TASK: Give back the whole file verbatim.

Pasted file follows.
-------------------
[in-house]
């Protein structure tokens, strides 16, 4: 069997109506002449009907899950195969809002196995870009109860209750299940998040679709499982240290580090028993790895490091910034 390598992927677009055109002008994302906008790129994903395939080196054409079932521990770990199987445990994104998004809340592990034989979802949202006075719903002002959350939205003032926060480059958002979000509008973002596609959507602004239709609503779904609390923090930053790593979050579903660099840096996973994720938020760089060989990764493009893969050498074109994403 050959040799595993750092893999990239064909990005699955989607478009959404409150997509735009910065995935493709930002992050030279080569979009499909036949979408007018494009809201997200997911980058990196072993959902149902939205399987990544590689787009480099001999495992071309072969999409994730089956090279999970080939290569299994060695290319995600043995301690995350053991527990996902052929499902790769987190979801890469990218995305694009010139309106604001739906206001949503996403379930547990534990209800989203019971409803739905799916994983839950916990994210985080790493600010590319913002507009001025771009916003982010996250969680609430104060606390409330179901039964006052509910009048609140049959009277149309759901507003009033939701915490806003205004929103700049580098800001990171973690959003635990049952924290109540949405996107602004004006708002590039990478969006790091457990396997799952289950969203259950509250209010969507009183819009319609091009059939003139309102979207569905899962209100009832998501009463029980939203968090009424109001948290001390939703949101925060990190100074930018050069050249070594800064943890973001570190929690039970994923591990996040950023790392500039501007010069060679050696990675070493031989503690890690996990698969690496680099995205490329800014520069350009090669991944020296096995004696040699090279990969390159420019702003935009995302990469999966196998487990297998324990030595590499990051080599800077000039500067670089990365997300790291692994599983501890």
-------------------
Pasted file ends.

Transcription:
[in-house]
């Protein structure tokens, strides 16, 4: 069997109506002449009907899950195969809002196995870009109860209750299940998040679709499982240290580090028993790895490091910034 390598992927677009055109002008994302906008790129994903395939080196054409079932521990770990199987445990994104998004809340592990034989979802949202006075719903002002959350939205003032926060480059958002979000509008973002596609959507602004239709609503779904609390923090930053790593979050579903660099840096996973994720938020760089060989990764493009893969050498074109994403 050959040799595993750092893999990239064909990005699955989607478009959404409150997509735009910065995935493709930002992050030279080569979009499909036949979408007018494009809201997200997911980058990196072993959902149902939205399987990544590689787009480099001999495992071309072969999409994730089956090279999970080939290569299994060695290319995600043995301690995350053991527990996902052929499902790769987190979801890469990218995305694009010139309106604001739906206001949503996403379930547990534990209800989203019971409803739905799916994983839950916990994210985080790493600010590319913002507009001025771009916003982010996250969680609430104060606390409330179901039964006052509910009048609140049959009277149309759901507003009033939701915490806003205004929103700049580098800001990171973690959003635990049952924290109540949405996107602004004006708002590039990478969006790091457990396997799952289950969203259950509250209010969507009183819009319609091009059939003139309102979207569905899962209100009832998501009463029980939203968090009424109001948290001390939703949101925060990190100074930018050069050249070594800064943890973001570190929690039970994923591990996040950023790392500039501007010069060679050696990675070493031989503690890690996990698969690496680099995205490329800014520069350009090669991944020296096995004696040699090279990969390159420019702003935009995302990469999966196998487990297998324990030595590499990051080599800077000039500067670089990365997300790291692994599983501890």